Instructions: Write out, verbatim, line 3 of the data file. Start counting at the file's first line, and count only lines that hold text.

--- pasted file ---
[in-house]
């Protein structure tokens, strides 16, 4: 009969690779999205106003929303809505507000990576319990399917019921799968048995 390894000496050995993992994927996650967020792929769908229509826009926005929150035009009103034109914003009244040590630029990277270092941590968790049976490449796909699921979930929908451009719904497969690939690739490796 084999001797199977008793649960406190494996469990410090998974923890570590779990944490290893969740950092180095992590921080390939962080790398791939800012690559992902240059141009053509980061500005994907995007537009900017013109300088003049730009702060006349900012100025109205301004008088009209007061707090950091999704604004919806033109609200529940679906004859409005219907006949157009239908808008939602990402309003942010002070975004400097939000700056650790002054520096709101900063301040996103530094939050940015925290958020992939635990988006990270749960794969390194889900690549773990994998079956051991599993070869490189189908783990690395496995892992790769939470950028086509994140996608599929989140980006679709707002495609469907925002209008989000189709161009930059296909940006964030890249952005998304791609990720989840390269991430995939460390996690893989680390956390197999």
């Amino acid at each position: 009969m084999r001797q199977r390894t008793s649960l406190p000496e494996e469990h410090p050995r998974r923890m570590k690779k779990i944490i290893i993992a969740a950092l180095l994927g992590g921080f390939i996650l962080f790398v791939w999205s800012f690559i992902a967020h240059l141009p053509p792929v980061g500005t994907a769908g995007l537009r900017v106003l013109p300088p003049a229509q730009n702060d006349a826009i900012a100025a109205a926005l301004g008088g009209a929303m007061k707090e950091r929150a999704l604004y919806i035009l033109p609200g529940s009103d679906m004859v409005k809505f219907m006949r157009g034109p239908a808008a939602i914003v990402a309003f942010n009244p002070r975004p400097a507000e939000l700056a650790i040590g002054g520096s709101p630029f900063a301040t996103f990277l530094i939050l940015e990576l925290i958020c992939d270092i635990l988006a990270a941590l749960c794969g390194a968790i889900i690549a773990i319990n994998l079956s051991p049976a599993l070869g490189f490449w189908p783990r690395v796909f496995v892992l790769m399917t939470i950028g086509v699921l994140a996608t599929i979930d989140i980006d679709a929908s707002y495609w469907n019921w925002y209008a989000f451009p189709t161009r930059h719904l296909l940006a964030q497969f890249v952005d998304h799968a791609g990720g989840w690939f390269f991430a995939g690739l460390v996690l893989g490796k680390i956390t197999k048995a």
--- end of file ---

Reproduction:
């Amino acid at each position: 009969m084999r001797q199977r390894t008793s649960l406190p000496e494996e469990h410090p050995r998974r923890m570590k690779k779990i944490i290893i993992a969740a950092l180095l994927g992590g921080f390939i996650l962080f790398v791939w999205s800012f690559i992902a967020h240059l141009p053509p792929v980061g500005t994907a769908g995007l537009r900017v106003l013109p300088p003049a229509q730009n702060d006349a826009i900012a100025a109205a926005l301004g008088g009209a929303m007061k707090e950091r929150a999704l604004y919806i035009l033109p609200g529940s009103d679906m004859v409005k809505f219907m006949r157009g034109p239908a808008a939602i914003v990402a309003f942010n009244p002070r975004p400097a507000e939000l700056a650790i040590g002054g520096s709101p630029f900063a301040t996103f990277l530094i939050l940015e990576l925290i958020c992939d270092i635990l988006a990270a941590l749960c794969g390194a968790i889900i690549a773990i319990n994998l079956s051991p049976a599993l070869g490189f490449w189908p783990r690395v796909f496995v892992l790769m399917t939470i950028g086509v699921l994140a996608t599929i979930d989140i980006d679709a929908s707002y495609w469907n019921w925002y209008a989000f451009p189709t161009r930059h719904l296909l940006a964030q497969f890249v952005d998304h799968a791609g990720g989840w690939f390269f991430a995939g690739l460390v996690l893989g490796k680390i956390t197999k048995a």